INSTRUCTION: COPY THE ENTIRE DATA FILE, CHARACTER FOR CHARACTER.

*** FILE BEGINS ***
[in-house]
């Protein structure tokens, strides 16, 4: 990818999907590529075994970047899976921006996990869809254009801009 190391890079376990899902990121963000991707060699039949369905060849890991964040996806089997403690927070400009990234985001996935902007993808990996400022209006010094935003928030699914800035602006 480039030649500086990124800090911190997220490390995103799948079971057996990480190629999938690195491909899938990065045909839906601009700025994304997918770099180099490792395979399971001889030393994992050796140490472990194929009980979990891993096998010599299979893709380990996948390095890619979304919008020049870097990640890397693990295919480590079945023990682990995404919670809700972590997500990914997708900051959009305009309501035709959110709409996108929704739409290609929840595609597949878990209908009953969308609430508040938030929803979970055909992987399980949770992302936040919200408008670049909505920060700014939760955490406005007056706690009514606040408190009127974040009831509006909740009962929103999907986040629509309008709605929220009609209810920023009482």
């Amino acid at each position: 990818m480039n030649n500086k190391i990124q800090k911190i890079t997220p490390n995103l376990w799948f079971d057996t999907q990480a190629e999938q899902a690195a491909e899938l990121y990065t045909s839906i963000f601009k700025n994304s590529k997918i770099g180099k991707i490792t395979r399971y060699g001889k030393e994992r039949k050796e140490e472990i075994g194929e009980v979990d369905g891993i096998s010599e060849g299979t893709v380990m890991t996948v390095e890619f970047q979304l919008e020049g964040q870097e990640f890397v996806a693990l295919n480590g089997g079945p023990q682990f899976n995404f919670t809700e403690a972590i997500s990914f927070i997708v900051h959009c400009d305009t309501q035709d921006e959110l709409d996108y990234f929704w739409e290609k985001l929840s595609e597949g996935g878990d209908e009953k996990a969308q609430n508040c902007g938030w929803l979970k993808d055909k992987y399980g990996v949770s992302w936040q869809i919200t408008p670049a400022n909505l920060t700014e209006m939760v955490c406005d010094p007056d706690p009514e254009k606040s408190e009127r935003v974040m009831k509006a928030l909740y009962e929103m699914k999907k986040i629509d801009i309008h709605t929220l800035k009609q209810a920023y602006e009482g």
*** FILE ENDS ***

[in-house]
């Protein structure tokens, strides 16, 4: 990818999907590529075994970047899976921006996990869809254009801009 190391890079376990899902990121963000991707060699039949369905060849890991964040996806089997403690927070400009990234985001996935902007993808990996400022209006010094935003928030699914800035602006 480039030649500086990124800090911190997220490390995103799948079971057996990480190629999938690195491909899938990065045909839906601009700025994304997918770099180099490792395979399971001889030393994992050796140490472990194929009980979990891993096998010599299979893709380990996948390095890619979304919008020049870097990640890397693990295919480590079945023990682990995404919670809700972590997500990914997708900051959009305009309501035709959110709409996108929704739409290609929840595609597949878990209908009953969308609430508040938030929803979970055909992987399980949770992302936040919200408008670049909505920060700014939760955490406005007056706690009514606040408190009127974040009831509006909740009962929103999907986040629509309008709605929220009609209810920023009482």
């Amino acid at each position: 990818m480039n030649n500086k190391i990124q800090k911190i890079t997220p490390n995103l376990w799948f079971d057996t999907q990480a190629e999938q899902a690195a491909e899938l990121y990065t045909s839906i963000f601009k700025n994304s590529k997918i770099g180099k991707i490792t395979r399971y060699g001889k030393e994992r039949k050796e140490e472990i075994g194929e009980v979990d369905g891993i096998s010599e060849g299979t893709v380990m890991t996948v390095e890619f970047q979304l919008e020049g964040q870097e990640f890397v996806a693990l295919n480590g089997g079945p023990q682990f899976n995404f919670t809700e403690a972590i997500s990914f927070i997708v900051h959009c400009d305009t309501q035709d921006e959110l709409d996108y990234f929704w739409e290609k985001l929840s595609e597949g996935g878990d209908e009953k996990a969308q609430n508040c902007g938030w929803l979970k993808d055909k992987y399980g990996v949770s992302w936040q869809i919200t408008p670049a400022n909505l920060t700014e209006m939760v955490c406005d010094p007056d706690p009514e254009k606040s408190e009127r935003v974040m009831k509006a928030l909740y009962e929103m699914k999907k986040i629509d801009i309008h709605t929220l800035k009609q209810a920023y602006e009482g």